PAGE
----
Governor pardons man who helped slaves escape Ocea Thomas poses for a portrait with a picture of her ancestor Samuel Burris Tuesday, Oct. 20, 2015, in Atlanta. (AP Photo/John Bazemore)
Governor pardons man who helped slaves escape
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Exactly 168 years after he was convicted, a black man who lost his own freedom to help others escape slavery was pardoned after his death by Delaware's governor.
 
Samuel D. Burris, a free black man, was found guilty in 1847 of helping slaves in central Delaware escape on the Underground Railroad.  As his punishment, Burris was sentenced to 10 months in prison.  And he was to be sold into servitude himself for 14 years. He was saved from slavery by abolitionists.  They purchased him for $500 in gold.  And they took him to Philadelphia to be reunited with his wife and children.
 
"Now, 168 years after he sat in jail for fighting against slavery, we in Delaware are correcting that injustice," Gov. Jack Markell said to the applause of a standing-room only crowd at the Old State House in Dover. It is where Burris was tried. "I pardon Samuel Burris for the crimes that he was convicted of."
 
Several of Burris's descendants were on hand Nov. 2 for the ceremony.  They included Ocea Thomas of Atlanta and Pastor Ralph D. Smith of Dover.
 
Thomas said she hoped that the ceremony might lead to similar pardons for other 19th-century abolitionists.
 
"I think it is supporting the fact that actually what he did wasn't really wrong. Maybe it will be something that will spread to other states," she said.
 
Smith said Burris put himself and his family in danger in order to help others.
 
"It did not stop him from doing what he thought was right," Smith said in his invocation as shouts of "Amen!" filled the room.
 
Markell called Burris a hero for risking his own liberty in the fight to eliminate slavery.
 
"His sentence was harsh," Markell noted. "Prior to that sentence, he was a free man. But he was not content simply to secure his own freedom. He risked his life to ensure that others would be free as well."
 
In addition to the pardon, Burris is being honored with a roadside historical marker.  It was erected near his home in central Delaware.

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CRITICAL THINKING QUESTION
Why was it so important to pardon Burris, so many years after he died?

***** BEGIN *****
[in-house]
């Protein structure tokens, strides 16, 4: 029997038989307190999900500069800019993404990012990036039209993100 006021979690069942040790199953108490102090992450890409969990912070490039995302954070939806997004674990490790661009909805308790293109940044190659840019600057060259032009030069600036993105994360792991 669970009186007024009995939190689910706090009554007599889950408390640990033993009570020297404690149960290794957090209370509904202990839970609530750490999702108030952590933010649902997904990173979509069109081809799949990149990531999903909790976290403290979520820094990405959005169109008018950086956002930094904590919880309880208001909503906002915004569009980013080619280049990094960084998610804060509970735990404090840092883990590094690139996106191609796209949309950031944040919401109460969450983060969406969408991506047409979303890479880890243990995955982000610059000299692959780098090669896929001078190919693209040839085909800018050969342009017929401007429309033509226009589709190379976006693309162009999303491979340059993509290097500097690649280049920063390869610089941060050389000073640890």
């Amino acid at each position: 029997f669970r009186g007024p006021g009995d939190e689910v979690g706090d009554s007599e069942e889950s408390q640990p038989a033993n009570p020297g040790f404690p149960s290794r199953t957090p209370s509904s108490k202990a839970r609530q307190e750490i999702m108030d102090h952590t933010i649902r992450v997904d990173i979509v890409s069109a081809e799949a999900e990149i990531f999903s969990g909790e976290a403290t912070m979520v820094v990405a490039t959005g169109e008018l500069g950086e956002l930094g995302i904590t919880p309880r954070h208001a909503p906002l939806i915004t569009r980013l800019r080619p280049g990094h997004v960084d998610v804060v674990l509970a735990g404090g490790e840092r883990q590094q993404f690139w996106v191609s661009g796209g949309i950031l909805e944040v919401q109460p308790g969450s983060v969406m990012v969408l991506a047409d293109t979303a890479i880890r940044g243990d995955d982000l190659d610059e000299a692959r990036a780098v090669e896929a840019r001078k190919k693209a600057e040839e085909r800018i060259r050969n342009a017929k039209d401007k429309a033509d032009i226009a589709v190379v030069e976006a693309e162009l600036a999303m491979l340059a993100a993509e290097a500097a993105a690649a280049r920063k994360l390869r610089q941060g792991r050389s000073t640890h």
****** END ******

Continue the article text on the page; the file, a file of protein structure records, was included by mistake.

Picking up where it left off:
Write your answers in the comments section below


COMMENTS (33)
  • aliviab-ste
    11/10/2015 - 01:05 p.m.

    I think it is extremely important that we give pardon to the people who assisted slaves in escaping. They were a huge part of what it took to get slavery abolitionist and they should not be forever marked as criminals in our records for doing the right thing.

  • TehyaWhite-Ste
    11/10/2015 - 02:30 p.m.

    Even though he was already dead and he couldn't be here to see his pardon, his family could. It was important to right their wrongs, no matter how many years had passed.

  • Jason0421-YYCA
    11/10/2015 - 09:07 p.m.

    I think that it is amazing for Samuel D. Burris to have been able to help slaves in central Delaware escape on the Underground Railroad. I think that Samuel D. Burris should be able to have something more amazing then a roadside historical marker. But being able to have that is still amazing.

  • John0724-YYCA
    11/10/2015 - 09:07 p.m.

    I think that this man who was black is a very good man because he freed so many people from slavery and risked his own life. I think that this man was a very thoughtful man because since he freed them he spent ten months in prison and was in slavery for fifteen years.

  • william1108-yyca
    11/10/2015 - 09:10 p.m.

    WOW! A man who pardoned to free slave is amazing. I wish that I could see a person free some slaves. Maybe next time I will search it online and then videos come out and then I will see them.

  • annabel1226-yyca
    11/10/2015 - 10:17 p.m.

    I wish I could be like Burris. I want to be like Burris because I want people to honor me. I hope one day I could help others and get the reward like that. Wow, people purchased him for $500 in gold. That is all lot of money. It is a good thing that he reunited with his families. I think it is good that there isn't anymore slaves. If there were we will be really fighting all lot to America. I wish I could really be awarded like Burris. Burris must had a lot of hard life because he was a slave. If there weren't slave it will be really peaceful.

  • collinf-2-bar
    11/10/2015 - 10:38 p.m.

    It was so important to pardon Burris, even though he died so many years ago, because it can influence other cases like this to happen."Thomas said she hoped that the ceremony might lead to similar pardons for other 19th-century abolitionists."

    I was surprised that other people paid $500 to free him.

  • hudsonh-ver
    11/12/2015 - 08:31 a.m.

    Will it really matter now that they pardoned him 168 years after he was alive, what difference will it make.

  • rakimw-ver
    11/12/2015 - 08:37 a.m.

    can the government really give pardons to people who are already dead. I don't really see the need to pardon people who have already served there time and died.

  • brandons-wes
    11/12/2015 - 09:18 a.m.

    It was important to pardon Burris because the governor was trying to honor the man that tried to eradicate slavery

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